17 February 2014
16 February 2014 (Canberra) – Independent reports just published by the International Food Policy Research Institute (IFPRI) and the International Service for the Acquisition of Agri-Biotech Applications (ISAAA) confirmed the positive benefits plant biotechnology has for farmers worldwide, and the potential assistance to farmers in mitigating and adapting to the risks of climate change conditions in 2050.
The IFPRI report measured the impacts of agricultural innovation on farm productivity, prices, hunger, and trade flows to 2050 and identifies practices that could significantly benefit developing nations.
Using a first-of-its-kind data model, IFPRI pinpoints the agricultural technologies and practices that can most significantly reduce food prices and food insecurity in developing nations. The study profiles 11 agricultural innovations including crop protection, drought tolerance, heat tolerance, no-till farming, and water harvesting.
“These reports highlight the importance of innovations coming from the plant science sector in addressing the current and future challenges faced by farmers worldwide. They reaffirm that modern farming using the latest crop protection and biotechnology innovations will play a crucial role in food and fibre production in Australia and globally in the coming decades,” said Matthew Cossey, Chief Executive Officer of CropLife Australia.
“These reports highlight how important it is that Australian farmers be able to use new, innovative and safe technologies to remain globally competitive, meet the requirements of increased food demand, and farm sustainably on limited arable land.”
The ISAAA report indicates more than 18 million farmers in 27 countries planted biotech crops in 2013. Global biotech crop acreage has increased from 4.2 million acres in 1996 to over 432 million acres in 2013. During this 18 year period, more than a 100-fold increase of commercial biotech crop acreage has been reported.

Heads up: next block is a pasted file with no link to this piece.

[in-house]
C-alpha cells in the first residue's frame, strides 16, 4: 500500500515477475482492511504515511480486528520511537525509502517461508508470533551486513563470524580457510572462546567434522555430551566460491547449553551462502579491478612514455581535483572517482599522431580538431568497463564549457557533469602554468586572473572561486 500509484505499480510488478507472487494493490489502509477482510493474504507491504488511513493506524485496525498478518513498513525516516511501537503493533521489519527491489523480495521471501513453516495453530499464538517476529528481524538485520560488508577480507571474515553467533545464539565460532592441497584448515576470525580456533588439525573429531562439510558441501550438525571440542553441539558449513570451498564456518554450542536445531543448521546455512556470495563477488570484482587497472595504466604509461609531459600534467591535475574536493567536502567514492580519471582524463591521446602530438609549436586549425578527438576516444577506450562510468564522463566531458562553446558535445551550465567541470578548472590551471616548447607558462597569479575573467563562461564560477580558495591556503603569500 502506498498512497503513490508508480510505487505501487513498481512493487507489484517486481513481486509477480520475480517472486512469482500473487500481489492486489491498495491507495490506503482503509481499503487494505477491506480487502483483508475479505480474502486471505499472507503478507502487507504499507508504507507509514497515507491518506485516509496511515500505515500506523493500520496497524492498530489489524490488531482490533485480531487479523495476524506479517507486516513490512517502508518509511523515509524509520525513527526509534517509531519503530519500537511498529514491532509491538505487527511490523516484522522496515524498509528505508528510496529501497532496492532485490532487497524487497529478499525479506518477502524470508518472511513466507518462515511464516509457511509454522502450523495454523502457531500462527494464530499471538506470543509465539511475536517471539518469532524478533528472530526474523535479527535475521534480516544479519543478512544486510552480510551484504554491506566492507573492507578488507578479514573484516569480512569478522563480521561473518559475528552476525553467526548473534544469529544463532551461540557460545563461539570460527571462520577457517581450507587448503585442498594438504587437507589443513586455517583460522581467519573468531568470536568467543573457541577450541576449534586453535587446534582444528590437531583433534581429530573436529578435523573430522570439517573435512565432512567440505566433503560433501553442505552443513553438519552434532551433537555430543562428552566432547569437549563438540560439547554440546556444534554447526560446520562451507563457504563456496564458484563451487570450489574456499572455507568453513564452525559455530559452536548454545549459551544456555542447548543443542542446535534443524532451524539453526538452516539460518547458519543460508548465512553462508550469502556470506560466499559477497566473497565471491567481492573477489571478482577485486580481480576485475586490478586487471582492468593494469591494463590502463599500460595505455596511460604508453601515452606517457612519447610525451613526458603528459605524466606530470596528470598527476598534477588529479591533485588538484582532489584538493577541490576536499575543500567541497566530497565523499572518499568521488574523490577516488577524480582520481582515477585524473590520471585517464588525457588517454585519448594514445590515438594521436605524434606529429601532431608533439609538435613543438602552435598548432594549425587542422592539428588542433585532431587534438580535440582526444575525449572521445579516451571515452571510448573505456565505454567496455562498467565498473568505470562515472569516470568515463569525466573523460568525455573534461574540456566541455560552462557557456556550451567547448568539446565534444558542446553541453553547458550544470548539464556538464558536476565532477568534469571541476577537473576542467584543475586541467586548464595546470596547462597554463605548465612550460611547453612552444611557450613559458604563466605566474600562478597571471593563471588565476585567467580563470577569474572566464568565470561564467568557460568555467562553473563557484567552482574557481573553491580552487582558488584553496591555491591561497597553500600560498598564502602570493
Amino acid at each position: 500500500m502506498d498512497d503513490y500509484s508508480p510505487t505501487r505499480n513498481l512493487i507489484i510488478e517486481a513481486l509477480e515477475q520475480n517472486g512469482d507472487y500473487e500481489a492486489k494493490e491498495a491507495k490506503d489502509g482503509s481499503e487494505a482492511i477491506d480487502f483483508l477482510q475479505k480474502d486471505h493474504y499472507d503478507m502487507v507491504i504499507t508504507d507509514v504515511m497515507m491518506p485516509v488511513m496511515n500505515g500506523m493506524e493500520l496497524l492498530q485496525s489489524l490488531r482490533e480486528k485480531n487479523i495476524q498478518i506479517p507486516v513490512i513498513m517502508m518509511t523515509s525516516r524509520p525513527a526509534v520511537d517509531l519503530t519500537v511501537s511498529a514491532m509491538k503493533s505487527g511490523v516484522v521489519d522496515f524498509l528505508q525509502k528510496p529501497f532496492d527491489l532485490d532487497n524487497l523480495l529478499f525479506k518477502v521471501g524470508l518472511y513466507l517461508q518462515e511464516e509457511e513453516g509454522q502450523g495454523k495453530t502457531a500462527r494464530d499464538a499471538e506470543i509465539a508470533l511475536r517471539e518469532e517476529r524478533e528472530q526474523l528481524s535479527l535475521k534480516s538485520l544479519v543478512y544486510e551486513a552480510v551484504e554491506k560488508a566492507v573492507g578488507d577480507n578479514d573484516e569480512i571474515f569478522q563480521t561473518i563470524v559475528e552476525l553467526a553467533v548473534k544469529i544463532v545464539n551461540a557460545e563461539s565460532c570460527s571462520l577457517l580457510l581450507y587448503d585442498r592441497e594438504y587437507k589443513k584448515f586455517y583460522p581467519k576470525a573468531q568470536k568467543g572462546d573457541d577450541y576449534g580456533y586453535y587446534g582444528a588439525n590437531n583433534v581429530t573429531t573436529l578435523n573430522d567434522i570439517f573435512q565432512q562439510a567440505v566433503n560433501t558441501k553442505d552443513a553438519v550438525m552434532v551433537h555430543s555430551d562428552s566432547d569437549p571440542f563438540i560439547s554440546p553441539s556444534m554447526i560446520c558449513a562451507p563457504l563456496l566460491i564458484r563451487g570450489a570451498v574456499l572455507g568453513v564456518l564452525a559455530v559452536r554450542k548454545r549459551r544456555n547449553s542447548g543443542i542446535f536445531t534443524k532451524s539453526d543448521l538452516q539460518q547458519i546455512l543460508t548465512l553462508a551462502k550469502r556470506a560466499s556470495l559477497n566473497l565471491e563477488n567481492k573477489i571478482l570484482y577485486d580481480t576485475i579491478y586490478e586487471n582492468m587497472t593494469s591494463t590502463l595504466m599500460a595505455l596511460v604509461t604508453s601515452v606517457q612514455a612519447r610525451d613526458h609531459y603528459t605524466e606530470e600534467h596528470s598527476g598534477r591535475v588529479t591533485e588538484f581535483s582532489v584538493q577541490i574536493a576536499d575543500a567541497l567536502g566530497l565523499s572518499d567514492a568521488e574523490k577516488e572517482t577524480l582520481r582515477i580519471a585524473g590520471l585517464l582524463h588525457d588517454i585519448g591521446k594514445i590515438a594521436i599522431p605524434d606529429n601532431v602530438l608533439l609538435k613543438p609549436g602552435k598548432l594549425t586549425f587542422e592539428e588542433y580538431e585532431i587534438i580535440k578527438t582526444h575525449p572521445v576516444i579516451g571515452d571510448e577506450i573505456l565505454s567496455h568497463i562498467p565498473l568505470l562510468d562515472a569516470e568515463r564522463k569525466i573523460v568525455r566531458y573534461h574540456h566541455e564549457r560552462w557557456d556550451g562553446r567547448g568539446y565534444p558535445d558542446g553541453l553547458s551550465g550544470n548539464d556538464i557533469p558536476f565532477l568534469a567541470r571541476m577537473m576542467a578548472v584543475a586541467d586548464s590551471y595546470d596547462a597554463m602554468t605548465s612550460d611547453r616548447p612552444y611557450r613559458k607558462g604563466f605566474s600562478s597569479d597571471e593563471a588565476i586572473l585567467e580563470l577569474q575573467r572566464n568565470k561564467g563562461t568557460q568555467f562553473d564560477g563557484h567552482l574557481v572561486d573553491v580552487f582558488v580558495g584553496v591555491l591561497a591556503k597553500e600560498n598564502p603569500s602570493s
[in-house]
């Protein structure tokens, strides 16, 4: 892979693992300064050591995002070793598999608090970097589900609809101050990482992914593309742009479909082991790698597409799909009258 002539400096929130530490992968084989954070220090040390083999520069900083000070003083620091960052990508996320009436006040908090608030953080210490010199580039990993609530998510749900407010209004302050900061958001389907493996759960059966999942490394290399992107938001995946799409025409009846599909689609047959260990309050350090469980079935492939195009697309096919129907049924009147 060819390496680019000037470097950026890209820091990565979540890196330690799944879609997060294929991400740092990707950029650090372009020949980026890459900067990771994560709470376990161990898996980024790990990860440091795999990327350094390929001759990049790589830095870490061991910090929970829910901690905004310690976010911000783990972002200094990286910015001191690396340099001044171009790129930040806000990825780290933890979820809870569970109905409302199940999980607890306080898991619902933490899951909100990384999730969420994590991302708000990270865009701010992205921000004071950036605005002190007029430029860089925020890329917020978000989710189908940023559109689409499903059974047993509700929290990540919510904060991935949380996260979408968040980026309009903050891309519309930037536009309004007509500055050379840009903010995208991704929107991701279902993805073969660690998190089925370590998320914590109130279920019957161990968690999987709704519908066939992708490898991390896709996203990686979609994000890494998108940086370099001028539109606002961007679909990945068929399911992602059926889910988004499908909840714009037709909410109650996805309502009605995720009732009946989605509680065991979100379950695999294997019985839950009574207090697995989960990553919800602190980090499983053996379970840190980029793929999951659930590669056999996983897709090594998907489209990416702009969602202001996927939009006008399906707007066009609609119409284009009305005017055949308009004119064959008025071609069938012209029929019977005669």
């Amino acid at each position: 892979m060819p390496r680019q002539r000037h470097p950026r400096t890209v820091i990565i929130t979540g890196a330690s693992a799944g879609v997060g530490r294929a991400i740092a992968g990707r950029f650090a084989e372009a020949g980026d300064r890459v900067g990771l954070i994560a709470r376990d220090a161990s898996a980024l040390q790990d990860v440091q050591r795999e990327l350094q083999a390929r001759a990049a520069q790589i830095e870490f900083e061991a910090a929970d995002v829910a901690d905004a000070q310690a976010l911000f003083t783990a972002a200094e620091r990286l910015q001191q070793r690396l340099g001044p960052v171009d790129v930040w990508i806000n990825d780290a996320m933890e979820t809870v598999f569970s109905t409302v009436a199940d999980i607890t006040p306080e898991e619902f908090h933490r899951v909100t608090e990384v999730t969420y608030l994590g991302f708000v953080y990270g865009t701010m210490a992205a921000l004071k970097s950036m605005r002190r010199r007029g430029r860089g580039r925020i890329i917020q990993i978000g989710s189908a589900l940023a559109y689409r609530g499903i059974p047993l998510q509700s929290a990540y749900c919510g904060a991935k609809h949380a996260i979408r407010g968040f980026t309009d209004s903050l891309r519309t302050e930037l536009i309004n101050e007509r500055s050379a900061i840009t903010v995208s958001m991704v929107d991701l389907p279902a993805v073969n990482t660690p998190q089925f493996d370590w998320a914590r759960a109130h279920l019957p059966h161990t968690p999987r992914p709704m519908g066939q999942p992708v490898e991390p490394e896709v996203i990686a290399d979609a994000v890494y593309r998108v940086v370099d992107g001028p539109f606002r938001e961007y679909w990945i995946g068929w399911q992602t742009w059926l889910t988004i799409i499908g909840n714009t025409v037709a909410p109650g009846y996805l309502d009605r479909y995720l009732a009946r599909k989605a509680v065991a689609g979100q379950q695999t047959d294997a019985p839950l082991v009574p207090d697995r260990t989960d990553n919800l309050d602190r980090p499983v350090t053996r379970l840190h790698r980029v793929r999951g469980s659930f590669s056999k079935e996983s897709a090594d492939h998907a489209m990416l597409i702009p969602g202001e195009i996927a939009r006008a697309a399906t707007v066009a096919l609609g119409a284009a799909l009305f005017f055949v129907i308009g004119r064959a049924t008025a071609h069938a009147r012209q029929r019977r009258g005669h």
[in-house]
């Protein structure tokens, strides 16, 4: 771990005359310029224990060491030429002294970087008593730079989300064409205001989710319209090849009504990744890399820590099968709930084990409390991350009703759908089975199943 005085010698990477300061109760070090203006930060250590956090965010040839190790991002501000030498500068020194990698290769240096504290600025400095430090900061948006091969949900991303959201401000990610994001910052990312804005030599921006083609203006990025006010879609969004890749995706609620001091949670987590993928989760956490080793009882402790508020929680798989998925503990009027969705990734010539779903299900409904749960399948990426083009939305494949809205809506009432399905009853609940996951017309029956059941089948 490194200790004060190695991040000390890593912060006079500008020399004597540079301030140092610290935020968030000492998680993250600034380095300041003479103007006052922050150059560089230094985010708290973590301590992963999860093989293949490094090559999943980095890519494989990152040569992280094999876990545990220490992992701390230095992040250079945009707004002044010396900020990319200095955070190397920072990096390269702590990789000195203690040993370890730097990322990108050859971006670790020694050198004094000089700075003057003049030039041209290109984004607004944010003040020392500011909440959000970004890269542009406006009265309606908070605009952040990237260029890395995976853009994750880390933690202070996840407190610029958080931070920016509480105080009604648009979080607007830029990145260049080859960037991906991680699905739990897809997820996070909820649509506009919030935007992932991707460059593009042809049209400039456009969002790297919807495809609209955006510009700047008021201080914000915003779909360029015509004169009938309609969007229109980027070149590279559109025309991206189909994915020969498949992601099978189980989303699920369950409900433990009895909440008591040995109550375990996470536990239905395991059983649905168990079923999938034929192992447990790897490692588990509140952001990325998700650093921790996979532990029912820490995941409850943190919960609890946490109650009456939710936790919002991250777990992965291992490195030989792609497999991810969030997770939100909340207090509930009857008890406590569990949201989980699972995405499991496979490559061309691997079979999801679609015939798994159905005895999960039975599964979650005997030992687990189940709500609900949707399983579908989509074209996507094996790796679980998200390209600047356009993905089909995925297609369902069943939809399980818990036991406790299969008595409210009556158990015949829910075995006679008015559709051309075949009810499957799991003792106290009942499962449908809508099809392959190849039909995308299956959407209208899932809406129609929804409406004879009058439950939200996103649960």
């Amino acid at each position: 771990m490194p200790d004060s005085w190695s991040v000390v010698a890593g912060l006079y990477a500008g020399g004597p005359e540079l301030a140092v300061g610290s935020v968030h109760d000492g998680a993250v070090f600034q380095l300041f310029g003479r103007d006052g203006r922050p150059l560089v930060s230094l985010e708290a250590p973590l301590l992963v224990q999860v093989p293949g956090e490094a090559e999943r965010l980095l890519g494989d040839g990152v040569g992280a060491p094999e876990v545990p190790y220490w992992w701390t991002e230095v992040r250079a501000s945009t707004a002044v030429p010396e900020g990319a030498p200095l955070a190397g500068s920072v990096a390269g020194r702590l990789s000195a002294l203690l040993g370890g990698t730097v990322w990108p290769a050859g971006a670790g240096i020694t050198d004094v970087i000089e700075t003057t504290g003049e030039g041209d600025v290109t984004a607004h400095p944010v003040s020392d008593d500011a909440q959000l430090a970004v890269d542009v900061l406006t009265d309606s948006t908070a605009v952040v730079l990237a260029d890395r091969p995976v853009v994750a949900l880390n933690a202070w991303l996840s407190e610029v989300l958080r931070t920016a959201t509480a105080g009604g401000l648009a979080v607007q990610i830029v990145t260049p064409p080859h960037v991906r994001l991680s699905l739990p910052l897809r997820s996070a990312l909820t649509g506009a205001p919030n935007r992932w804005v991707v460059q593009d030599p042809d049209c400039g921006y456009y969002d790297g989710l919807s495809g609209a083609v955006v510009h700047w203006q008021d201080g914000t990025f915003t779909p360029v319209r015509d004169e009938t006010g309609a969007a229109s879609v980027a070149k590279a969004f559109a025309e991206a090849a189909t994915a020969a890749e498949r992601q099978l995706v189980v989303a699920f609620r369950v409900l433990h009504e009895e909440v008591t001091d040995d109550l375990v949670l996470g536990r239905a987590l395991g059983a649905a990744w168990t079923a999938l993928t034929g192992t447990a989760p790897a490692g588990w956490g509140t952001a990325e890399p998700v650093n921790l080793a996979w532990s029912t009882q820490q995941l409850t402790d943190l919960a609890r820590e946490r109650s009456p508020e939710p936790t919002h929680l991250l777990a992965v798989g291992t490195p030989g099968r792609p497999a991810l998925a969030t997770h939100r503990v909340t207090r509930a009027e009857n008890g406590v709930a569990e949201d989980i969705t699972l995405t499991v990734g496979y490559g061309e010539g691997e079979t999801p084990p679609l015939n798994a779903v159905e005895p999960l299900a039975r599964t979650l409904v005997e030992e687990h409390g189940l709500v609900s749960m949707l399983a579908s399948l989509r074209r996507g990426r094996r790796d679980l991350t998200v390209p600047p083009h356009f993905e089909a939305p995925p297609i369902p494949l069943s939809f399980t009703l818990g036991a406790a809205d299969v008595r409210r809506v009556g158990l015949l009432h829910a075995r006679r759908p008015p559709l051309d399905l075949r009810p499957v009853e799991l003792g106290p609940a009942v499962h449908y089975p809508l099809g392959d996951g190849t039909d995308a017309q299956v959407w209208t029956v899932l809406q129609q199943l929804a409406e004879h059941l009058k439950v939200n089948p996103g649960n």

The report also highlights that biotech crops have reduced the need for 497 million kg of pesticides, cut CO2 emissions by 27 billion kg in 2012 alone (equivalent to removing 12 million cars from the road for one year), have conserved biodiversity by saving 304 million acres of land from being placed in agricultural production, and alleviated poverty for 16.5 million small farmers and farm families, totalling more than 65 million people.
In Australia, 1.5 million acres of genetically modified (GM) cotton and canola were planted in 2013. Last year, planting of GM canola in Western Australia went up 38 percent from 2012. Last week, suppliers notified GM canola growers in Western Australia that unprecedented demand meant that orders for the latest high performance seed varieties had already been exceeded.
“Australian farmers, like farmers all around the world, recognise the enormous economic and environmental benefits that come with the use of agricultural biotechnology innovations. On top of the global environmental benefits noted in the ISAAA report, the use of GM crops has reduced water use in cropping by up to 32 per cent,” concluded Mr Cossey.
A full copy of the IFPRI report, Food Security in a World of Natural Resource Scarcity: The Role of Agricultural Technologies is available online at www.ifpri.org/publication/food-security-world-natural-resource-scarcity.
More information about the ISAAA report is available online at www.isaaa.org.
Contact: Jaelle Bajada (Manager – Public Affairs) Ph: 02 6230 6399 Mob: 0410 491 261